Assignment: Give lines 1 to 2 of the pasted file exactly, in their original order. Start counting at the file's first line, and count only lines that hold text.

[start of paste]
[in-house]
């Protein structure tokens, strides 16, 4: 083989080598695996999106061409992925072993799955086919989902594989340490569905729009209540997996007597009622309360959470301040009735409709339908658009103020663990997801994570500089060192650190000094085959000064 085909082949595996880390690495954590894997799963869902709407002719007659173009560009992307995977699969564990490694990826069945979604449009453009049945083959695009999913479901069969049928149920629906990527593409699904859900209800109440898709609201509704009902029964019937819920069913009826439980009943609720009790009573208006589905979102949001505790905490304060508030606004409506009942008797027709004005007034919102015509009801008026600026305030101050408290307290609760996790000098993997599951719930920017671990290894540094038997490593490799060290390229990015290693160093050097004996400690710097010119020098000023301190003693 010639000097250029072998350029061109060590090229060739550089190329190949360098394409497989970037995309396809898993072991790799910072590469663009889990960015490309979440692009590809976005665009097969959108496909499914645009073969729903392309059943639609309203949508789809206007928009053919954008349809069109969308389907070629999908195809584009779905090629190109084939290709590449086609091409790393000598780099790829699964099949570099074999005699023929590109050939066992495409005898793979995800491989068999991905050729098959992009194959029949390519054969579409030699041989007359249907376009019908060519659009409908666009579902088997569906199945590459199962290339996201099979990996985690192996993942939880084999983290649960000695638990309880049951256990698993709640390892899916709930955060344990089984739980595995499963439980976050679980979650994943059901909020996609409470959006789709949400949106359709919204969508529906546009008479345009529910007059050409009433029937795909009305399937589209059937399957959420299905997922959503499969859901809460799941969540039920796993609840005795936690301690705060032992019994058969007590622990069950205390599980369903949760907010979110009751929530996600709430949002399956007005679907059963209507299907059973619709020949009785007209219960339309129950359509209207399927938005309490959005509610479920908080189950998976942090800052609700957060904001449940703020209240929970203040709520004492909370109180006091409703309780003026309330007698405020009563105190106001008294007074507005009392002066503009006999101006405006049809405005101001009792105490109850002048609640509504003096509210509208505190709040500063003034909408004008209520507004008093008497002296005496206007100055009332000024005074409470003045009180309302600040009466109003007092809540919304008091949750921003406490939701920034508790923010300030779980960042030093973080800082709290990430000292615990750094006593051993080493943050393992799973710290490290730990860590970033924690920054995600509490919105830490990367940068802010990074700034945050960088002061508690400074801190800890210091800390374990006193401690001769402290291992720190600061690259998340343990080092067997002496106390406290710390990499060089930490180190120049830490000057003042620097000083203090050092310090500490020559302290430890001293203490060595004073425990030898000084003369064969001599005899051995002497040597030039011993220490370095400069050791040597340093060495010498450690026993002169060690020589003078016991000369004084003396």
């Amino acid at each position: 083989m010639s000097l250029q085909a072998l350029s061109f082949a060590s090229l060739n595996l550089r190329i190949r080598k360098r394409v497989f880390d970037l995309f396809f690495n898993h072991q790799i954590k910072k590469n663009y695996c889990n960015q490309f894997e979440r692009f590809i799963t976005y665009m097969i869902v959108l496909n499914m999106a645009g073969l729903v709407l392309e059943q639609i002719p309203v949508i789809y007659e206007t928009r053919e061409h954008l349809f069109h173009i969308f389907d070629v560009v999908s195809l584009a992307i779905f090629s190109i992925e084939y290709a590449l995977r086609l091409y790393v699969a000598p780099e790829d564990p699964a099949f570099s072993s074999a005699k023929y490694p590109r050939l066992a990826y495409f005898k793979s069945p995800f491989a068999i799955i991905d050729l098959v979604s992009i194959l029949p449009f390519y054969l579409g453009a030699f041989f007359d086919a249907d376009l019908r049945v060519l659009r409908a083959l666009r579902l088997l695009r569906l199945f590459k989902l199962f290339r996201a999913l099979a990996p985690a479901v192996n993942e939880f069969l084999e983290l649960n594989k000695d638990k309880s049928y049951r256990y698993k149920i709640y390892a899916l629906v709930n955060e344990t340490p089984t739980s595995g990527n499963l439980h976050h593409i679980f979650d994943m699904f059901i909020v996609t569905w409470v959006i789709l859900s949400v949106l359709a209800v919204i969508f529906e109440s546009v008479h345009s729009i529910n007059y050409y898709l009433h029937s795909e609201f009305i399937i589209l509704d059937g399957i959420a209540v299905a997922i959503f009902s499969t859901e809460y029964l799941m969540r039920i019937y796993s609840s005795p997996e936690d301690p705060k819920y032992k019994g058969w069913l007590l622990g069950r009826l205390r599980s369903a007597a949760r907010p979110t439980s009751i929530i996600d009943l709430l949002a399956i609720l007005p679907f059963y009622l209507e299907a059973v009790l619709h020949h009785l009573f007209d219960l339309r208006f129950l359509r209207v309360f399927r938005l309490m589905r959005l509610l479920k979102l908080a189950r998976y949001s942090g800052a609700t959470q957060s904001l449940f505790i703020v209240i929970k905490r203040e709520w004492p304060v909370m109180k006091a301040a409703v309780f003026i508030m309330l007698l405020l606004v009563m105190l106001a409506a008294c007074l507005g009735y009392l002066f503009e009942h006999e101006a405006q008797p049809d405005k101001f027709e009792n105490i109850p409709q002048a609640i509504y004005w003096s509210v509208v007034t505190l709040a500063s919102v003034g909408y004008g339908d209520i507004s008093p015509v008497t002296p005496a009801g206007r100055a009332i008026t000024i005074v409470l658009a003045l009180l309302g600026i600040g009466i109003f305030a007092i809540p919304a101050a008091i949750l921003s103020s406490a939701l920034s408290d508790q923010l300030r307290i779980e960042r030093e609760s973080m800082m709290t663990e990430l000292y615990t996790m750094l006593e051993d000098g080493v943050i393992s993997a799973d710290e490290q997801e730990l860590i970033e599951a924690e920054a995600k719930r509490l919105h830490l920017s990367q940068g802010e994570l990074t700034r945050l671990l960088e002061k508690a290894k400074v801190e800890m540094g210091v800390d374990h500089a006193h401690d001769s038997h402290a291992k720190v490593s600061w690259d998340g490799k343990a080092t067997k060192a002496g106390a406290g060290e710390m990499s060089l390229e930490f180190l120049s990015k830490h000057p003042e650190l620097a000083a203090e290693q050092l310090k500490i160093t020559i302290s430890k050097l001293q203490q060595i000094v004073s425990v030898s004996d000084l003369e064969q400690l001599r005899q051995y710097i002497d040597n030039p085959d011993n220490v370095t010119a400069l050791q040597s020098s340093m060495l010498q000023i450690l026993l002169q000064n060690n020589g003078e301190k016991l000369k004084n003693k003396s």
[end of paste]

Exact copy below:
[in-house]
């Protein structure tokens, strides 16, 4: 083989080598695996999106061409992925072993799955086919989902594989340490569905729009209540997996007597009622309360959470301040009735409709339908658009103020663990997801994570500089060192650190000094085959000064 085909082949595996880390690495954590894997799963869902709407002719007659173009560009992307995977699969564990490694990826069945979604449009453009049945083959695009999913479901069969049928149920629906990527593409699904859900209800109440898709609201509704009902029964019937819920069913009826439980009943609720009790009573208006589905979102949001505790905490304060508030606004409506009942008797027709004005007034919102015509009801008026600026305030101050408290307290609760996790000098993997599951719930920017671990290894540094038997490593490799060290390229990015290693160093050097004996400690710097010119020098000023301190003693 010639000097250029072998350029061109060590090229060739550089190329190949360098394409497989970037995309396809898993072991790799910072590469663009889990960015490309979440692009590809976005665009097969959108496909499914645009073969729903392309059943639609309203949508789809206007928009053919954008349809069109969308389907070629999908195809584009779905090629190109084939290709590449086609091409790393000598780099790829699964099949570099074999005699023929590109050939066992495409005898793979995800491989068999991905050729098959992009194959029949390519054969579409030699041989007359249907376009019908060519659009409908666009579902088997569906199945590459199962290339996201099979990996985690192996993942939880084999983290649960000695638990309880049951256990698993709640390892899916709930955060344990089984739980595995499963439980976050679980979650994943059901909020996609409470959006789709949400949106359709919204969508529906546009008479345009529910007059050409009433029937795909009305399937589209059937399957959420299905997922959503499969859901809460799941969540039920796993609840005795936690301690705060032992019994058969007590622990069950205390599980369903949760907010979110009751929530996600709430949002399956007005679907059963209507299907059973619709020949009785007209219960339309129950359509209207399927938005309490959005509610479920908080189950998976942090800052609700957060904001449940703020209240929970203040709520004492909370109180006091409703309780003026309330007698405020009563105190106001008294007074507005009392002066503009006999101006405006049809405005101001009792105490109850002048609640509504003096509210509208505190709040500063003034909408004008209520507004008093008497002296005496206007100055009332000024005074409470003045009180309302600040009466109003007092809540919304008091949750921003406490939701920034508790923010300030779980960042030093973080800082709290990430000292615990750094006593051993080493943050393992799973710290490290730990860590970033924690920054995600509490919105830490990367940068802010990074700034945050960088002061508690400074801190800890210091800390374990006193401690001769402290291992720190600061690259998340343990080092067997002496106390406290710390990499060089930490180190120049830490000057003042620097000083203090050092310090500490020559302290430890001293203490060595004073425990030898000084003369064969001599005899051995002497040597030039011993220490370095400069050791040597340093060495010498450690026993002169060690020589003078016991000369004084003396």